On a previous Welsh trip more than 15 years before, we had enjoyed a brief stay at Ynyshir Hall, next to the estuary of the River Dyfi on the coast of Mid Wales. The nine-room property had debuted in 1989 and was subsequently a labor of love for painter Rob Reen and his wife, Joan. In the early years of the 21st century, British country house hotels were thriving and were consequently regarded as highly desirable assets. The business attracted the attention of a flamboyant entrepreneur, Andrew Davis, whose company, Von Essen hotels, began to assemble a stellar portfolio of properties, 33 in all, which included iconic names such as Sharrow Bay (the very first British country house hotel), Cliveden (once the English home of the Astor family) and Llangoed Hall. In 2006, Davies acquired Ynyshir Hall to add to his burgeoning empire, but in 2011, the company collapsed with debts of more than $450 million, and the decade-long Von Essen saga was over. The future of the hotels and their employees was extremely uncertain, so it was a great pleasure to learn that Rob and Joan Reen had reacquired Ynyshir Hall at the beginning of 2012.
To renew our acquaintance with the property, we left Pembrokeshire and headed north, taking an inland route rather than the more direct, but less appealing, coastal road. A two-and-a-half-hour drive brought us to the inconspicuous gateway of the Ynyshir estate. There, the grounds were just as we remembered, with majestic trees set in expansive, gently sloping lawns. The two-story house is a surprisingly modest structure, particularly as one of its former owners was Queen Victoria, who planted a Persian ironwood tree that more than a century later is still renowned for its splendid fall foliage.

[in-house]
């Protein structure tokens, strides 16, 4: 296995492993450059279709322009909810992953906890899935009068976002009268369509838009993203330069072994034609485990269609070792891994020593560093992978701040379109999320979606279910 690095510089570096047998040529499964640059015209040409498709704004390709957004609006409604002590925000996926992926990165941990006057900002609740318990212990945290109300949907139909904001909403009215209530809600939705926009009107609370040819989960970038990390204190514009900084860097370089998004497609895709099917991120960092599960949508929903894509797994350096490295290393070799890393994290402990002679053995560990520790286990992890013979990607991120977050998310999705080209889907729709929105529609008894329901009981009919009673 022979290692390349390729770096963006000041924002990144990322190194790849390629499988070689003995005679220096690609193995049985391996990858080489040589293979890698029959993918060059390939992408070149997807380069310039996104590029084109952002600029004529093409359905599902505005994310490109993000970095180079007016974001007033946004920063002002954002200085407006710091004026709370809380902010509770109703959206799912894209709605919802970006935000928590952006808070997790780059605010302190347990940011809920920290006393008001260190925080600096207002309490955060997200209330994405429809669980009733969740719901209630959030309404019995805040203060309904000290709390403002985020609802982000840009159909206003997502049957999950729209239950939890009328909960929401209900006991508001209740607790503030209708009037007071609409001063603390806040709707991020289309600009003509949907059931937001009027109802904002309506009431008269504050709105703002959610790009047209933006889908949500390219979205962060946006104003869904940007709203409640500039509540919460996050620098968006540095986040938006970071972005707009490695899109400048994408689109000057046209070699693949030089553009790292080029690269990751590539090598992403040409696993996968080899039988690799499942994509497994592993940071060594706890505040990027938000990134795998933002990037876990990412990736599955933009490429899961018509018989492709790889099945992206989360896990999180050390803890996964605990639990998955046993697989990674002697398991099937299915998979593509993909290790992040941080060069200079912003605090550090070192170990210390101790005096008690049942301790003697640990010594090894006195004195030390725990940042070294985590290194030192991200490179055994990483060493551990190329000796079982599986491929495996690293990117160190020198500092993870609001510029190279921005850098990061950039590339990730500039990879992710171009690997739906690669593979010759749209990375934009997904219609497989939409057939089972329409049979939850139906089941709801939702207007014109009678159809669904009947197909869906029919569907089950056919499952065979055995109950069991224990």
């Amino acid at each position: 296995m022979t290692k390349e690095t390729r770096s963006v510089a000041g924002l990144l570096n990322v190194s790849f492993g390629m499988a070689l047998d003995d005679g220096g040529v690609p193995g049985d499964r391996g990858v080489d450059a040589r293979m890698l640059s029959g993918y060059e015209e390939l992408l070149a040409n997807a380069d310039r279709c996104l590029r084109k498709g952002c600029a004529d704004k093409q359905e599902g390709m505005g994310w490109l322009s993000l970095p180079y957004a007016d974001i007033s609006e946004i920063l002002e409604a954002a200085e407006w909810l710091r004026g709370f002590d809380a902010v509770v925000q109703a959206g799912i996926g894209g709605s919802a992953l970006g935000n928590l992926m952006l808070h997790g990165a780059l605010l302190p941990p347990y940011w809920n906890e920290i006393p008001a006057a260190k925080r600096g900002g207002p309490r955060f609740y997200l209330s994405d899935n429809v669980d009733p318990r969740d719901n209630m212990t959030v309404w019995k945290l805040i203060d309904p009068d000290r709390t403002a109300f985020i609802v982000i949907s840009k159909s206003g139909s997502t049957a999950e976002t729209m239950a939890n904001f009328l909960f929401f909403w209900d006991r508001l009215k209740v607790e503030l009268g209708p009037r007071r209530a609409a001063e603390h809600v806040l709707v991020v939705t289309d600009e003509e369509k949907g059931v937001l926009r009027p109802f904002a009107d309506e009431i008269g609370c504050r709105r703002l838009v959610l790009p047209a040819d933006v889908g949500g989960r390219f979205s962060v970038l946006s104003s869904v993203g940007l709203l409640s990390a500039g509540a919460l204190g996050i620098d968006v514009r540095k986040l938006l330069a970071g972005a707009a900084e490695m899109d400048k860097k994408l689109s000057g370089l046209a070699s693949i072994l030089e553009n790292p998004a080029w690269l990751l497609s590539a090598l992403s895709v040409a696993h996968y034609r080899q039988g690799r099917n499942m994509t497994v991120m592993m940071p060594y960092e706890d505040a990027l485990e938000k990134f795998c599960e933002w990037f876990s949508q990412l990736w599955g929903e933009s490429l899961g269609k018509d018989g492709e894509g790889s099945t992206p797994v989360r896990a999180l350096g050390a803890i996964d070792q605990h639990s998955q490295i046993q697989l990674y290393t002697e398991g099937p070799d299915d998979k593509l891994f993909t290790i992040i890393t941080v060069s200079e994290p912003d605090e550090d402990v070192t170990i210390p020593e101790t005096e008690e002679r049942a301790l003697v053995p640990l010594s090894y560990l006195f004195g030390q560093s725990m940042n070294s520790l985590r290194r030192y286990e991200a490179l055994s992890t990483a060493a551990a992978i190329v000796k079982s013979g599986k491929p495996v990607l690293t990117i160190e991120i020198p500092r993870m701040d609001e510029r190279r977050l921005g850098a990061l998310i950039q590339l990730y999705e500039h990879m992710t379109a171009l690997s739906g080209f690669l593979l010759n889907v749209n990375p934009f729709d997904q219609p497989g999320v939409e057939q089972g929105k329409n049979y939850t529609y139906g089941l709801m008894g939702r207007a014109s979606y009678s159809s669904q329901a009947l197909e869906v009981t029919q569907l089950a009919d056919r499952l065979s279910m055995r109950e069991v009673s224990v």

The interior of the property serves as a gallery for an evolving exhibition of Rob Reen’s artwork. Reen’s style tends to the dramatic and brightly colored, and while this can work well in the public areas, some of the bedrooms are rather too flamboyant for my taste. “Matisse” in particular is a riot of fuchsia and cyclamen pinks that I found positively disconcerting. Fortunately, we had opted for the recently refurbished “Studio” adjacent to the main house, which is decorated in more restrained style and comes with a woodburning stove, a sizeable walk-in closet, a small patio accessible through French doors, and an unexpectedly glamorous bath with a stall shower, a freestanding tub and underfloor heating.